The law in Queensland imposes strict time limits, referred to as limitation periods, within which a civil action must be commenced in court. Claimants must be aware of these statutory time frames, as a failure to comply with same may mean that you are unable to bring a claim for damages, even if it has merit. An often-cited rationale for the imposition of limitation periods is the principle that the administration of justice becomes less efficient the longer it takes for a matter to come before the courts.

Limitation of Actions Act 1974 (Qld)

As a starting point and general rule, s 11 of the Limitation of Actions Act 1974 (Qld) imposes a three-year limitation period for actions in respect of personal injury. This includes dependency claims wherein damages are claimed in respect of injury resulting from the death of another person. Other time-limits are imposed by the governing legislation for a particular type of injury, particularly with respect to pre-court procedure. Below is a brief and non-exhaustive examination of the relevant limitation periods and other time limits for workers’ compensation claims. Note, however, that the determination of a limitation period for a claim for damages for personal injury is often fact-dependent, and therefore, claimants should seek timely legal advice on the issue.

Specific Time Limits for Workers’ Compensation Claims

Generally, a claim for damages made pursuant to the Workers’ Compensation and Rehabilitation Act 2003 (Qld), must be brought within three (3) years of the date of injury. Similarly, a dependency claim arising out of a workplace incident must also be brought within three (3) years of the date of injury. However, claimant’s should also be aware of the operation of s 235A of the Workers’ Compensation and Rehabilitation Act 2003 (Qld), which stipulates that for injuries sustained over a period of time in the workplace, such as repetitive strain injuries, the date of injury is taken to be the date on which the claimant first consulted a relevant health practitioner about the injury.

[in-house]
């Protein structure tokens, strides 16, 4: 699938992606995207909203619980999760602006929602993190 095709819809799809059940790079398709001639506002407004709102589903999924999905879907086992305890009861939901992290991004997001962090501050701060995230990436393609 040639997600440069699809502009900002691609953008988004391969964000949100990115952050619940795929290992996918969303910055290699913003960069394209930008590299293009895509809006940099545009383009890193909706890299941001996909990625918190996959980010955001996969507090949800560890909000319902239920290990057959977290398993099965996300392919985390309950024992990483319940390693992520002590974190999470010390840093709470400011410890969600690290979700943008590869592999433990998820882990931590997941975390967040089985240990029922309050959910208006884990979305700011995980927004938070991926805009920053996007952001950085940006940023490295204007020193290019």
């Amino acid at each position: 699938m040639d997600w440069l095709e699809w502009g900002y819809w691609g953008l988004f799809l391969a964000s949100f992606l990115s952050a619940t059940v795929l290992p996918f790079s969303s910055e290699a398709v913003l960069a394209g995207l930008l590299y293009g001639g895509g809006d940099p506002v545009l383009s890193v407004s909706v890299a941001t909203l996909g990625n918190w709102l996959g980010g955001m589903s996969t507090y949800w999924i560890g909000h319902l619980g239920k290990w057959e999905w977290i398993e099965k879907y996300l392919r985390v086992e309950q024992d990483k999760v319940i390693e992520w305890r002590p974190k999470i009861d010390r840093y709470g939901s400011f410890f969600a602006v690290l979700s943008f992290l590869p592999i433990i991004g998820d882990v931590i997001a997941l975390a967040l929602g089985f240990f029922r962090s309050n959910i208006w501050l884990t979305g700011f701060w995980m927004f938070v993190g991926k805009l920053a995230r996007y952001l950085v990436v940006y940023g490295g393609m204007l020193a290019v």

The Workers’ Compensation and Rehabilitation Act 2003 (Qld) imposes other timelimits in respect of pre-court proceedings that claimants should be aware of. Pursuant to s 131 of the Workers’ Compensation and Rehabilitation Act 2003 (Qld), an application for compensation must be made within six (6) months after the entitlement to compensation for the injury arises, generally being the date the workplace injury was sustained. Only limited circumstances permit a worker to make an application for compensation outside this period, such as a determination by a medical assessment tribunal that special circumstances of a medical nature exist.

Another time limit to consider is in relation to applications to the Workers’ Compensation Regulator. In the event that WorkCover Queensland, or a self -insurer, makes a decision that the claimant disagrees with, an application for review must generally be made to the Regulator within three (3) months. Other time limits may apply to claims governed by the Workers’ Compensation and Rehabilitation Act 2003 (Qld) and the above should not be considered an exhaustive list.

Extension of Limitation Period

There are certain circumstances in which the limitation period for a workers’ compensation claim will be extended beyond the general three (3) year period. Such circumstances include, but are not limited to: –

  1. If, before six (6) months before the end of the general limitation period, the relevant insurer issues a Notice of Assessment, a proceeding may be brought within six (6) months after the insurer gives a Notice of Assessment. Alternatively, If within six (6) months after the insurer gives the Notice of Assessment, and the claimant advises the insurer that they do not agree with the degree of permanent impairment contained therein, within six (6) months after a Medical Assessment Tribunal decides the degree of permanent impairment;  
  2. If, before the end of the general limitation period, the claimant asks the insurer to assess their degree of permanent impairment and the insurer has not yet provided a Notice of assessment, a proceeding may be brought within six (6) months after the insurer gives the Notice of Assessment, or a Medical Assessment Tribunal decides the disputed degree of permanent impairment; and 
  3. If, before the end of the general limitation period you lodged an application for compensation, which became the subject of review or appeal and the application had not been accepted, a proceeding may be brought within six (6) months are the application for compensation is accepted. Further, if, before the general time limit expires (i.e. within six (6) months after the application is accepted), the claimant asks the insurer to have the injury assessed but do not agree with the degree of permanent impairment, within six (6) months after the Medical Assessment Tribunal decides the degree of permanent impairment.

 

Conclusion

There are a number of time limits that may apply to a claim that is brought pursuant to the Workers’ Compensation and Rehabilitation Act 2003 (Qld). The implications of failing to act within these time limits can be disastrous for claimants. As such, it is important that claimants act swiftly, and obtain timely legal advice in the event that they wish to do so.    

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